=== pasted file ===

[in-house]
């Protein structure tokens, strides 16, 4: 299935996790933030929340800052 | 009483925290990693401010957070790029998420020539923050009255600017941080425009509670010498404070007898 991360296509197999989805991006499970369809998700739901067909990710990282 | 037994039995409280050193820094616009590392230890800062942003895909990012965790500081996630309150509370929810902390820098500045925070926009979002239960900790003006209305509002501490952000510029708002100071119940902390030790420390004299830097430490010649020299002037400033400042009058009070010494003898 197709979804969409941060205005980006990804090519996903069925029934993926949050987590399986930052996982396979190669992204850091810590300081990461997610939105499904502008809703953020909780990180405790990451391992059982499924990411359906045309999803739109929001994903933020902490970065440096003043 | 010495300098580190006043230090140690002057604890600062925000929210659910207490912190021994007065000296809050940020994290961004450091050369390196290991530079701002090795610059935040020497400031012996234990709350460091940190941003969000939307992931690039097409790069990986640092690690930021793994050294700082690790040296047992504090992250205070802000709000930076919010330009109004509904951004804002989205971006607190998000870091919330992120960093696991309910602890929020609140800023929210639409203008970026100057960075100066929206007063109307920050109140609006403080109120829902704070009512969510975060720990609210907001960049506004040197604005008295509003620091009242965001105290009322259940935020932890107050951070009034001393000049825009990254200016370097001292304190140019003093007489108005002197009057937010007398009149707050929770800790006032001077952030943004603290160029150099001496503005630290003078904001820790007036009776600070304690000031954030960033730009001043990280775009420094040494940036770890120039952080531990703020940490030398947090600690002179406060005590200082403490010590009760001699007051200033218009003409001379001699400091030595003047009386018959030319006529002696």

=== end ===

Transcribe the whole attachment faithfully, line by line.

[in-house]
């Protein structure tokens, strides 16, 4: 299935996790933030929340800052 | 009483925290990693401010957070790029998420020539923050009255600017941080425009509670010498404070007898 991360296509197999989805991006499970369809998700739901067909990710990282 | 037994039995409280050193820094616009590392230890800062942003895909990012965790500081996630309150509370929810902390820098500045925070926009979002239960900790003006209305509002501490952000510029708002100071119940902390030790420390004299830097430490010649020299002037400033400042009058009070010494003898 197709979804969409941060205005980006990804090519996903069925029934993926949050987590399986930052996982396979190669992204850091810590300081990461997610939105499904502008809703953020909780990180405790990451391992059982499924990411359906045309999803739109929001994903933020902490970065440096003043 | 010495300098580190006043230090140690002057604890600062925000929210659910207490912190021994007065000296809050940020994290961004450091050369390196290991530079701002090795610059935040020497400031012996234990709350460091940190941003969000939307992931690039097409790069990986640092690690930021793994050294700082690790040296047992504090992250205070802000709000930076919010330009109004509904951004804002989205971006607190998000870091919330992120960093696991309910602890929020609140800023929210639409203008970026100057960075100066929206007063109307920050109140609006403080109120829902704070009512969510975060720990609210907001960049506004040197604005008295509003620091009242965001105290009322259940935020932890107050951070009034001393000049825009990254200016370097001292304190140019003093007489108005002197009057937010007398009149707050929770800790006032001077952030943004603290160029150099001496503005630290003078904001820790007036009776600070304690000031954030960033730009001043990280775009420094040494940036770890120039952080531990703020940490030398947090600690002179406060005590200082403490010590009760001699007051200033218009003409001379001699400091030595003047009386018959030319006529002696």